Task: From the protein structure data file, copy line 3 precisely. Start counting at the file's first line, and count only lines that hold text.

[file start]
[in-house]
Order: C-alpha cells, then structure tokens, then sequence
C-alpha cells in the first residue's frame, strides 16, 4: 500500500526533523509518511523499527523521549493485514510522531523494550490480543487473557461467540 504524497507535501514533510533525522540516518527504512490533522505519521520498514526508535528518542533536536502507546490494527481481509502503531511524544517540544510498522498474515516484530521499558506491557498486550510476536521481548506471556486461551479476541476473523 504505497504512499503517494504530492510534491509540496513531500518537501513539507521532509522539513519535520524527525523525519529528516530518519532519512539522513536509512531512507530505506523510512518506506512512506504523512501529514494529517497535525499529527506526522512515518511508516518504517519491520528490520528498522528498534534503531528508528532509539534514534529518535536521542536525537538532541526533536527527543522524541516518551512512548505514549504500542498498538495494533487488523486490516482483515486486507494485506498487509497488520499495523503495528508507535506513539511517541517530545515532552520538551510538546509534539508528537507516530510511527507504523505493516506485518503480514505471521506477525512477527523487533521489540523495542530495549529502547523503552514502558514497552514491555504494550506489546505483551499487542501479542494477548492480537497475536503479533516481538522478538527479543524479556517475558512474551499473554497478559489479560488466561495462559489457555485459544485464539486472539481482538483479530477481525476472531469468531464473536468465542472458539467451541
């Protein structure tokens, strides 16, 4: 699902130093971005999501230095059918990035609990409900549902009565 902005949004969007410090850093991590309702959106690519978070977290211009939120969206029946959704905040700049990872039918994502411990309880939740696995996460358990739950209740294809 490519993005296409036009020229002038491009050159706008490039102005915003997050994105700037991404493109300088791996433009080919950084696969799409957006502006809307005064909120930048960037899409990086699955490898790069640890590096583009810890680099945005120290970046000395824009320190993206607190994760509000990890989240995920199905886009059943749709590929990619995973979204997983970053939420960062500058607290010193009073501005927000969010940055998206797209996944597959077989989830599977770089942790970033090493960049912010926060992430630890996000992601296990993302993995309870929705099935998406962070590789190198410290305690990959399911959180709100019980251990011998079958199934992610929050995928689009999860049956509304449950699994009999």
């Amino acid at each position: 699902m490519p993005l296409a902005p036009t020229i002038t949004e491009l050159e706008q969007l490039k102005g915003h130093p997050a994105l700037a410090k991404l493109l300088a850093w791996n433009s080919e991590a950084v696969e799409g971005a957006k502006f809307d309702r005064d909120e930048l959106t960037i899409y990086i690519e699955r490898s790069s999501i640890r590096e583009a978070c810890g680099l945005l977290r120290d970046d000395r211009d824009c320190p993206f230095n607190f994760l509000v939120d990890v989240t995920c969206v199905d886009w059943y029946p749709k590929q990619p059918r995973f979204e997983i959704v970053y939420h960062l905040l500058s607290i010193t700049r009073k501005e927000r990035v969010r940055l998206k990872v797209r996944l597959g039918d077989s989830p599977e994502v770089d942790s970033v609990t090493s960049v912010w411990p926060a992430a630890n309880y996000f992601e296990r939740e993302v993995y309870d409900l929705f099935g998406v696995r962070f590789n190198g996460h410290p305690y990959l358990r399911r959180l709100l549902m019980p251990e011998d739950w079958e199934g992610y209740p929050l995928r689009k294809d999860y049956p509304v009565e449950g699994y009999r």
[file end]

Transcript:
C-alpha cells in the first residue's frame, strides 16, 4: 500500500526533523509518511523499527523521549493485514510522531523494550490480543487473557461467540 504524497507535501514533510533525522540516518527504512490533522505519521520498514526508535528518542533536536502507546490494527481481509502503531511524544517540544510498522498474515516484530521499558506491557498486550510476536521481548506471556486461551479476541476473523 504505497504512499503517494504530492510534491509540496513531500518537501513539507521532509522539513519535520524527525523525519529528516530518519532519512539522513536509512531512507530505506523510512518506506512512506504523512501529514494529517497535525499529527506526522512515518511508516518504517519491520528490520528498522528498534534503531528508528532509539534514534529518535536521542536525537538532541526533536527527543522524541516518551512512548505514549504500542498498538495494533487488523486490516482483515486486507494485506498487509497488520499495523503495528508507535506513539511517541517530545515532552520538551510538546509534539508528537507516530510511527507504523505493516506485518503480514505471521506477525512477527523487533521489540523495542530495549529502547523503552514502558514497552514491555504494550506489546505483551499487542501479542494477548492480537497475536503479533516481538522478538527479543524479556517475558512474551499473554497478559489479560488466561495462559489457555485459544485464539486472539481482538483479530477481525476472531469468531464473536468465542472458539467451541